CBS and Paramount have joined forces to stop a feature-length fan Star Trek film, Axanar. While the copyright holders of Star Trek haven’t been rigorous about enforcing intellectual properties issues with Star Trek in the past, Axanar is looking more and more like a professional film and less like a fannish product. CBS and Paramount have filed Cease and Desist orders. The production team of Axanar argues that is only uses the Star Trek Universe, and chooses a minor character mentioned once in one episode of the original show.

David Gerrold took to Facebook with a suggestion that Paramount act more like Lucasfilm, celebrating fan films and creating a special award for them. He refers to it as a “voluntary garden.”

The Vatican newspaper film reviewer panned Star Wars; The Force Awakens. Wait, the Vatican newspaper has a film reviewer? The reviewer thought the movie was confusing and hazy, and also that the villain wasn’t evil enough. (Emperor Palpatine and Darth Vader were “efficient villains” apparently. Geez, Vatican film reviewer, Kylo Ren is just starting out; can’t he have a learning curve?) Stephen Colbert, who is an active Catholic, had a few things to say about this.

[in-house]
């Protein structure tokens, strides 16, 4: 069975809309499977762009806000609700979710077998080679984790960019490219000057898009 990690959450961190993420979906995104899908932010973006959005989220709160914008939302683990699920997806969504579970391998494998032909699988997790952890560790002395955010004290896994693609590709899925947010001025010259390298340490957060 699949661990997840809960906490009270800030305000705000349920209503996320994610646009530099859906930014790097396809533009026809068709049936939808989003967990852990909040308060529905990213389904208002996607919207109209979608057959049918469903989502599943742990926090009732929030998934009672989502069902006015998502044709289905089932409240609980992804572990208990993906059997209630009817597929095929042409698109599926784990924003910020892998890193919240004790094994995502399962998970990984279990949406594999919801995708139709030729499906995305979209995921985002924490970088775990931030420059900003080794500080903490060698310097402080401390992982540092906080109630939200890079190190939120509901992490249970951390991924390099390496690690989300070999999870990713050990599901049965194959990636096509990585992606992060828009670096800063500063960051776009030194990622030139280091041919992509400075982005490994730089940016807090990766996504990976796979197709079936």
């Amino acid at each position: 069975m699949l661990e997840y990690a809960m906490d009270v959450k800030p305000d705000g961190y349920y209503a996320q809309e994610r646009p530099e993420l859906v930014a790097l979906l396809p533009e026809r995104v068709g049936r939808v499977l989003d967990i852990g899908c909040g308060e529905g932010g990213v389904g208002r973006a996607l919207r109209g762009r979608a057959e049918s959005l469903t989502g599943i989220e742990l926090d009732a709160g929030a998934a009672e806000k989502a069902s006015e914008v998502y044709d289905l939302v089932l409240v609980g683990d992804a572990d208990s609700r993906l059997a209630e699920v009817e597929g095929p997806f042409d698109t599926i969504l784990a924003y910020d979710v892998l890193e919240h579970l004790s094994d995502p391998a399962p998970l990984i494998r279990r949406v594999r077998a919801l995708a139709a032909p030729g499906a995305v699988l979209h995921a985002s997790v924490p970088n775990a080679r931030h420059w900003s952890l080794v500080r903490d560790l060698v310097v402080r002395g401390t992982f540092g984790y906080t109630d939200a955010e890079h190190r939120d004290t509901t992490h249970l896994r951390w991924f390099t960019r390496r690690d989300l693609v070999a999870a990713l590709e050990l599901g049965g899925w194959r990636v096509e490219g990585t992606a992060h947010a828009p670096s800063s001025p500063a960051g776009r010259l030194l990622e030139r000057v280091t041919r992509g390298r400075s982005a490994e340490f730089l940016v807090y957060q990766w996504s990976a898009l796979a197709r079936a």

Summer Glau will appear with former Firefly costar Nathan Fillion on Castle, later this season. Glau is the latest in a small parade of Firefly celebs who have graced Fillion’s CBS show; others include Adam Baldwin and Gina Torres. My favorite line in this article is the description of Glau’s role in Arrow as “CEO/assassin.”

Screenrant gives us a list of 10 SF TV spinoffs that failed. I remember most of these, except for Total Recall, which I can’t recall.

ABC has confirmed that they ordered the pilot for Marvel’s Most Wanted, a spin-off of Agents of S.H.I.E.L.D, which is a spin-off of the AVENGERS movies. The characters of Mockingbird and Lance Hunter will star.

This is the trailer for Hulu’s adaptation of Stephen King’s 11.22.63. (H/T to Ryan.)

fantasy book reviews science fiction book reviews

Rose-cut diamond brooch, representing Comet Halley, 1835


Rey will become a game piece in the next version of Hasbro’s Star Wars Monopoly.